Farmland market on edge — current values holding despite farm economy | Michigan Farm News

Farmland market on edge — current values holding despite farm economy

Category: Markets & Weather

by Farm News Media

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Farmers National Company is now handling an increasing number of land sales and receiverships for lenders.

There’s good and bad news in farmland values and sales. The good? Land values have exhibited an underlying base of strength from several factors including historically low-interest rates, low supply of land for sale and adequate buying capital.

The bad? The recent increase in listings is driven in part by the current farm economy and the need for financially challenged producers to liquidate some or a portion of their land assets to cover operating costs and debt service, according to Farmers National Company.

“Farmers National is seeing an increase in the number of farmland sales by financially stressed producers due to multiple years of reduced income,” said Randy Dickhut, senior vice president of real estate operations. “Some of these sales are sold quietly and not exposed to the marketplace to get top dollar. Other sales are coming from producers who are pro-actively liquidating a land asset to improve their balance sheet and cash flow. Farmers National is now handling an increasing number of land sales and receiverships for lenders.”

According to Dickhut, the land value equation is seeing increased uncertainties that could weigh down the land market, noting that the company’s farmland sales are up 29 percent in the number of acres sold compared to 2018 for the same time period.

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The biggest concern at this time in the agricultural land market is the financial health of producers, noted Dickhut, who directs real estate brokerage for Farmers National Company. U.S. agricultural is in its sixth year of a downturn with overall net farm income for 2019 projected to be down 50 percent from 2013.

Working capital has declined almost 70 percent since 2012 and inflation-adjusted farm debt is at the highest level since the 1980s, he said. Low commodity prices coupled with rising costs have squeezed profits and working capital causing farmer buyers of land to be more cautious, he added.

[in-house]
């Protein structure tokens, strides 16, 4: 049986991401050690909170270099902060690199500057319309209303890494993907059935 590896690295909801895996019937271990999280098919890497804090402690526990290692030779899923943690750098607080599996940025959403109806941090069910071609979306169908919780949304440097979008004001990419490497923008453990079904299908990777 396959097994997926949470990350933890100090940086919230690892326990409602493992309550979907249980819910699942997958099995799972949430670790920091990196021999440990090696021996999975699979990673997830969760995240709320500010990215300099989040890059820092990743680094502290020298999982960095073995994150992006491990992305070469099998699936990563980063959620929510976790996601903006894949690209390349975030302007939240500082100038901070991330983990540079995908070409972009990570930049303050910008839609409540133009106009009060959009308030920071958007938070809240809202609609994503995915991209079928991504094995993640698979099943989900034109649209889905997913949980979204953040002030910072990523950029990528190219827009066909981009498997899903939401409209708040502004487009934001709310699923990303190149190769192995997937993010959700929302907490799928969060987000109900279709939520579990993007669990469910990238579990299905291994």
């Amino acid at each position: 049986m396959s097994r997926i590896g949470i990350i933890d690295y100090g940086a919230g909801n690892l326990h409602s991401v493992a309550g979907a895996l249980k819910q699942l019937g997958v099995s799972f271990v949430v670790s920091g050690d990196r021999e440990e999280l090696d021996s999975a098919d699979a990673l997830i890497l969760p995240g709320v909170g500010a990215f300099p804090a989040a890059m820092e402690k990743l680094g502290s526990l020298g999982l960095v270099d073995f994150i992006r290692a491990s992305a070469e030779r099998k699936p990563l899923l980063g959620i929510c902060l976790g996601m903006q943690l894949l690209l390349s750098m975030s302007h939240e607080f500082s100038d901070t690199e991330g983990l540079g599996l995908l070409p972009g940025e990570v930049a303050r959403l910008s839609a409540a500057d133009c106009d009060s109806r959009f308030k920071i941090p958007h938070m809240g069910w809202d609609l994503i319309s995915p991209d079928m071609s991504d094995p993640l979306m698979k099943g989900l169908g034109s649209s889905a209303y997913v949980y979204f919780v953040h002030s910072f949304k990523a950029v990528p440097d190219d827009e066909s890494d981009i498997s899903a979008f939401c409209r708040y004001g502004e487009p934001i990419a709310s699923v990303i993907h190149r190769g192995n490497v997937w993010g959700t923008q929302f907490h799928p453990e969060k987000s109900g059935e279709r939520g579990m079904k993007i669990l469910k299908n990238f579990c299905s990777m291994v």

For Michigan farmland values and current sales activity, location and quality are key drivers of land prices according to Roger Hayworth, area sales manager for Farmers National Company.

“Good quality farmland normally sells well as will recreation properties in the right locations. But lower quality farmland saw a decline this past year,” Hayworth said. “The overall agricultural real estate market has taken a sluggish turn when compared to a year ago. The uncertainty created by trade issues and projections of continuing lower farm incomes clouds the horizon for farmers and land buyers.”

Buying interest for land has remained adequate for the amount on the market for sale, but the buyer profile has changed somewhat, according to Hayworth.

“The farmer buyer is being more cautious and more selective in the farms they will bid on. The 1031 exchange buyers have been active and continue to support current land prices. Investors are also active buyers depending on the type of land they are interested in and the desired returns,” he said.

Ag lenders are starting to report that some of their borrowers are experiencing financial stress from multiple years of low commodity prices and farm incomes. Working capital is declining with the tighter margins putting pressure on loan repayment capacity.

“If someone is thinking about selling their farmland or buying land as an investment, they for one need to know the local land market as each area is reacting somewhat differently which could influence price expectations. Buyers and sellers need to be knowledgeable in today’s land market or they need to seek assistance,” advised Hayworth.

Overall, U.S. agriculture remains in solid financial condition despite weakening on a number of fronts. Debt to asset ratios are worsening but remain below recent higher levels. The number of farm and ranch bankruptcies is increasing but are far below what was experienced in the 1980s. Land values that have held up better than expected have supported the growing level of financing required for some producers, Dickhut said.

With the known problems that agriculture and the land market are facing, there are also uncertainties that will have an impact on the sale and price of ag land. Immediate concerns include low grain and milk prices and growing season weather.

Trade issues continue to have short-term effects on commodity prices and production costs while the potential for ongoing negative impacts become possible the longer trade is disrupted. Interest rates look to be stable for the foreseeable future, but world economic performance is more uncertain, Dickhut said.

Agricultural land values have been surprisingly resilient over the past two years despite the continuation of depressed farm incomes. Supportive factors combined to hold land prices in most areas, especially for good quality farmland, he said. Concerns are building in the land market primarily surrounding the financial health of farmers and ranchers.

“As 2019 unfolds, the land market will remain on edge watching farm finances, weather, and trade issues,” Dickhut said. “The outcome of these and other unknowns will guide which direction land values will move over the coming months. With the land market on edge, buyers and sellers of land need the most trusted advice available to navigate the uncertainties.”